A friend of mine is a youth leader in a church. She wants to replace her present laptop for better video editing. She would also like to help her students learn video editing. What’s the best operating system for a cyber shepherd? She asked me whether an iPad would be a good choice for these purposes. I told her no. If your curious why, read my email to her, below:
The problem with using Macs if you’re a cyber shepherd is that they don’t play nice with non-Mac users. Apple hardware is designed to restrict users to Apple sources of content: e.g., iTunes for .mp3 files, Quicktime for video files. Restriction of users’ content choices isn’t readily apparent in everyday transactions, such as the exchange of email and office documents, but it becomes more evident when one tries to collaborate in more complicated ways in a cross-platform environment. For instance, the iPad would not be a good computer to do editing along with Windows users, because it handles only .mov video files. See: http://libraryyou.org/2011/11/14/using-an-ipad-for-video-editing/ Quicktime is the Apple consumer name for .mov video. Technically it’s a great format. I love to make Quicktime movies with my Windows computer. The Windows Movie Maker application, part of a free suite called Windows Essentials, handles .mov files just fine. But the reverse is not true, at least for the low end Mac machines, such as the iPad. There are many video devices that don’t record in the .mov format, so you wouldn’t be able to help users with those devices edit their clips if you were working with an iPad.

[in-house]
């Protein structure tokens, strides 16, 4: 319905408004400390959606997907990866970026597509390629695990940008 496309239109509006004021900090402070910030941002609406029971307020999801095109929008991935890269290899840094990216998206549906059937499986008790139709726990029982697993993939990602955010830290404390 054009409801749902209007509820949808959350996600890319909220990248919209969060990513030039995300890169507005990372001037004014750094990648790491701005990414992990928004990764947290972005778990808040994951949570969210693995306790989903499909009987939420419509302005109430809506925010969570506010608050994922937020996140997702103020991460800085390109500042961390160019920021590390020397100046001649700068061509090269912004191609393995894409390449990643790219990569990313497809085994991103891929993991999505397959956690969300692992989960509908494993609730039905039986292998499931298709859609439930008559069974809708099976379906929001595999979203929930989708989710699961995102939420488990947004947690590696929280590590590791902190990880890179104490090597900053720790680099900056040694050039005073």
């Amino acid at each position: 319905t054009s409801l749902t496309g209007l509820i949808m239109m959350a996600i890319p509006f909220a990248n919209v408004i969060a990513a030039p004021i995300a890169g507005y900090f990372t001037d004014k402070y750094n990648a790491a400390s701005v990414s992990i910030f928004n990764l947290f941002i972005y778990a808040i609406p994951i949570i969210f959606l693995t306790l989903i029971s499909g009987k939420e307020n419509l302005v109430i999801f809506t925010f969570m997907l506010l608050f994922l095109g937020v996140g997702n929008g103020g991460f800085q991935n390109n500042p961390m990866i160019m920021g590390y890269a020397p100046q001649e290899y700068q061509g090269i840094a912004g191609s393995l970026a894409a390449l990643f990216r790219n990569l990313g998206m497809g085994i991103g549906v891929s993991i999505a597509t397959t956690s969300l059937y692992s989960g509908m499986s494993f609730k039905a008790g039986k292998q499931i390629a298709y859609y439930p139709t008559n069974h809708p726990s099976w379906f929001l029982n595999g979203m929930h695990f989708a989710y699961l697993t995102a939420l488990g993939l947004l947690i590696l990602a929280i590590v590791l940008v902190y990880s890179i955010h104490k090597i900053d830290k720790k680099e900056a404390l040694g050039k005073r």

Although I was once a dyed in the wool Mac user, when I decided to start doing digital education in faith communities I saw that I’d have to “cross over to the dark side” and become a Windows user, since there are so many more Windows users than Mac ones; and also because there is a much wider availability of freeware for Windows computers. CyberKenBlog tries to save you money! That’s where freeware comes in. Many people don’t even know that there is such a thing as free software. I probably wouldn’t have discovered this myself if I hadn’t got disgusted with the old Windows Millenium Edition OS, wiped it clean from my hard drive, installed a Mandrake distribution of Linux on it, and immersed myself in open source software for a couple years. Linux is a free operating system, and almost all the applications that run on it—indeed, thousands–are free! To give you an example, GIMP, a graphics manipulation program very similar to Photoshop, was developed for the Linux OS, and it’s free, whereas Photoshop costs over $600.
To make a long story short, if you want the greatest flexibility in working with users on a variety of platforms, stay with Windows.